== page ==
The smart phone in your pocket is
15 times faster than the best super computer was in 1979, and
that filled a room.
You’d think that with all that
power at our fingertips, we’d be smarter, more efficient, and
more productive than ever.
But it’s just the opposite.
Technology continues to makes us
dumber, lazier, and less healthy. Case and point:
The next time you’re appalled at
how many misspellings an applicant has on a job application,
don’t be. We’ve become so dependent on spellchecker that
we’re all forgetting how to spell.
We’ve become so addicted to
GPS that we're turning into mind numbed robots that blindly follow
wherever GPS tells us where to go, even when we
know it’s wrong (which it is an amazing percentage of the time).
3. Social Skills
Kids can text but don’t know how
to look a customer in the eye, shake their hand, and say “Thank
You for your business”. Even when they do, they think nothing of
yawning in people’s faces. And people of all ages no longer
return phone calls.
Medical experts report that all
this technology can increase the risk of ADHD, carpel tunnel syndrome, eye strain,
With so many tools at our
disposal, it’s ironic that people today report being more rushed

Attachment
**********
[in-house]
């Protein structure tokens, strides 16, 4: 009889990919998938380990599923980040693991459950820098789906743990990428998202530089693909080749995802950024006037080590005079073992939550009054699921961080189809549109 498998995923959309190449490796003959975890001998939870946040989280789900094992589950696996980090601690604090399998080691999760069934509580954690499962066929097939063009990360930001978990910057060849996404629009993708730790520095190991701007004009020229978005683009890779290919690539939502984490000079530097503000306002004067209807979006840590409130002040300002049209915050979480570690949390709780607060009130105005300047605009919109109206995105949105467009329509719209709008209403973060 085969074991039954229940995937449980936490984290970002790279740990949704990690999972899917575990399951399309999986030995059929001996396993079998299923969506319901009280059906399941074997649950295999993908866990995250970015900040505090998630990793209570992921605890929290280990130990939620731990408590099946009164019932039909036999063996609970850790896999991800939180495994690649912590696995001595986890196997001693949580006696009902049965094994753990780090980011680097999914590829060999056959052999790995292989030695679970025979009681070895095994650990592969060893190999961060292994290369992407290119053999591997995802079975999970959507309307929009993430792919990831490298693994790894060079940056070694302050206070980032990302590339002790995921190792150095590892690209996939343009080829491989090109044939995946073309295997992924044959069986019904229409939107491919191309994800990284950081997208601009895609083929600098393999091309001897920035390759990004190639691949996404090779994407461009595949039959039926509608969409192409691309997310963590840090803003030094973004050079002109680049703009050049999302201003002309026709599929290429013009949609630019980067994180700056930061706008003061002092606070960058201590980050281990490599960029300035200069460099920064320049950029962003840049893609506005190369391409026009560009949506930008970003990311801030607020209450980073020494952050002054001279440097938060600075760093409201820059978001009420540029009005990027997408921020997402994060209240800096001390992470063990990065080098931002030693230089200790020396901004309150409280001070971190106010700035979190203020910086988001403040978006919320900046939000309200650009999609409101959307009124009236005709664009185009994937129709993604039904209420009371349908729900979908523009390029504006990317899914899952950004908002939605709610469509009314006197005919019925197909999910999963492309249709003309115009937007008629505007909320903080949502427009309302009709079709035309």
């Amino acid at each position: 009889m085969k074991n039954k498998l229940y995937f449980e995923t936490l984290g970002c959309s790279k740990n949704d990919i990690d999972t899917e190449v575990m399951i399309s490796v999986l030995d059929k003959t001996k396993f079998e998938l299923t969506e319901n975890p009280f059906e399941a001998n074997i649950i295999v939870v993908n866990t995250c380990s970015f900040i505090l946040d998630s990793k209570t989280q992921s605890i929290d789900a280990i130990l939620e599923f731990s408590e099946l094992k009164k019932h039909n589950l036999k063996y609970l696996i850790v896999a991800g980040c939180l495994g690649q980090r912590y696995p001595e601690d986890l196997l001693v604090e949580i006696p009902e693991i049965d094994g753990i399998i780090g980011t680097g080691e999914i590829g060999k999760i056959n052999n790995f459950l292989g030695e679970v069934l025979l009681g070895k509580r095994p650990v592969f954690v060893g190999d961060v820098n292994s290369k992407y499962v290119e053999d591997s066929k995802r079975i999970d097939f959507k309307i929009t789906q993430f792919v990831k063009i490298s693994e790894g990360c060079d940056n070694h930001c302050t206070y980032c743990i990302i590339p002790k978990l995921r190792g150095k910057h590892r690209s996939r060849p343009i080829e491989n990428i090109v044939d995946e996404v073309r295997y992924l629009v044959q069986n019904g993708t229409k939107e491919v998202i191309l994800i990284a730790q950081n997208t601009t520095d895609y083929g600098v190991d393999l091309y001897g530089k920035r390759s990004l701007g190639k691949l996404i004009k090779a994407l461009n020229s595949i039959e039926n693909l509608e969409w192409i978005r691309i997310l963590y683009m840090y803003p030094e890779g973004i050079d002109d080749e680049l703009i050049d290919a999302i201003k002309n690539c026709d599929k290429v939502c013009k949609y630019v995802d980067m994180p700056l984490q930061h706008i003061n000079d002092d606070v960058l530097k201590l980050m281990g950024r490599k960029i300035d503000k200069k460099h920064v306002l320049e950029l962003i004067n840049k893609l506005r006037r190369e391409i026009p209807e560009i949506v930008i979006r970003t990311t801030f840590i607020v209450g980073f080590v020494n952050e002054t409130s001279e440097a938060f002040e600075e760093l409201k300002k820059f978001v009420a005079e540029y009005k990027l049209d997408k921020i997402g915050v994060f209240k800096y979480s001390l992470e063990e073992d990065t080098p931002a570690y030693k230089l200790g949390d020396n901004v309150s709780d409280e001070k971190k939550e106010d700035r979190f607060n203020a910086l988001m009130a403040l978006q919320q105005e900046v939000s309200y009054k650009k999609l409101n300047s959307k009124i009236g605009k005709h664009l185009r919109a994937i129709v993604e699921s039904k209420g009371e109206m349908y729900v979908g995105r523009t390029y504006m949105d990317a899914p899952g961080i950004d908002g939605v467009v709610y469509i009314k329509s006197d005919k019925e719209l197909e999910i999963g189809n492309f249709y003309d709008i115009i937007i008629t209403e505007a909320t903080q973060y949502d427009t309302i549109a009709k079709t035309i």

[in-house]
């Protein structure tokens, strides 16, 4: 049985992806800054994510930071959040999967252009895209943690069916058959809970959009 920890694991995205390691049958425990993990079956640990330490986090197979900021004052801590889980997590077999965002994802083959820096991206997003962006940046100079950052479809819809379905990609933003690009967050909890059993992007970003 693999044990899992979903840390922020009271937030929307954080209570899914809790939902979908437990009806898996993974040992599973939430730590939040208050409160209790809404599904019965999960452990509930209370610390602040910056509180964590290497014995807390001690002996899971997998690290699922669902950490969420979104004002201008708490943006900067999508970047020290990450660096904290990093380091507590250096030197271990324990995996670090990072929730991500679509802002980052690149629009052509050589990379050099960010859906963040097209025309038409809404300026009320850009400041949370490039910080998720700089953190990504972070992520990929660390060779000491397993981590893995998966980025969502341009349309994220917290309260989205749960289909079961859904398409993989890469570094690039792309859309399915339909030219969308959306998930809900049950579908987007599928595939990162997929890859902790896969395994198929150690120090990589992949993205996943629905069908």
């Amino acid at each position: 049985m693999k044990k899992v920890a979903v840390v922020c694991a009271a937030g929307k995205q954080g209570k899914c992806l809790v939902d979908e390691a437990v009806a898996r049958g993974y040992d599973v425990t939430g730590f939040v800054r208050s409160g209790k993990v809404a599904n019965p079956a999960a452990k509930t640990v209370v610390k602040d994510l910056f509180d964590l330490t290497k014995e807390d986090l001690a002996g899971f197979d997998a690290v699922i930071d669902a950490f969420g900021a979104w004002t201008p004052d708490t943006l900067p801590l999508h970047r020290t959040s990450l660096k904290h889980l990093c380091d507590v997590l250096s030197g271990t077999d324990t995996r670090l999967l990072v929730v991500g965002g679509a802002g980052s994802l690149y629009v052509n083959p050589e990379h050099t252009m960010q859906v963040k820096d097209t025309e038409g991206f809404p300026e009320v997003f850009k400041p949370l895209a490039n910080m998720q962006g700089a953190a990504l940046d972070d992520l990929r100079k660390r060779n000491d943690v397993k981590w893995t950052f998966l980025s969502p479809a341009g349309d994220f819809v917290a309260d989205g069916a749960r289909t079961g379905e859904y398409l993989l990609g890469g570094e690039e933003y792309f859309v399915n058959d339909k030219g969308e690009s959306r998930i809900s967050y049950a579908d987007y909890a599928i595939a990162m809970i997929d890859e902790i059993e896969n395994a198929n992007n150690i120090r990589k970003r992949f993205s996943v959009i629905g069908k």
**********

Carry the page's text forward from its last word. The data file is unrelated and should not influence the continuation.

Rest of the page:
and having less time in the day than people did 10 years ago.
Time Vampires such as Facebook, texting, waiting for Windows to
install updates, or figuring out new apps suck up more of your
life than you probably realize.
It’s sad that technology is
working against us instead of for us, but there’s a silver lining
to this cloud.
A study published in the Journal
of Experimental Psychology found that while electronics stifle
creativity, 80% of the people who unplugged and went for a short
walk came back more inventive and creative.
If you want to try something
different, tell your staff members to take a break and
go for a walk – without their phone – and come back with one
Not only will they surprise you,
they’ll surprise themselves, and you’ll look like a genius.
To Your Success,
Another example. This is my 469th consecutive weekly article.
From 2005 – 2009, articles averaged 700 – 800 words. Today they
average around 400 words because people’s attention spans are so
much shorter thanks to social media.
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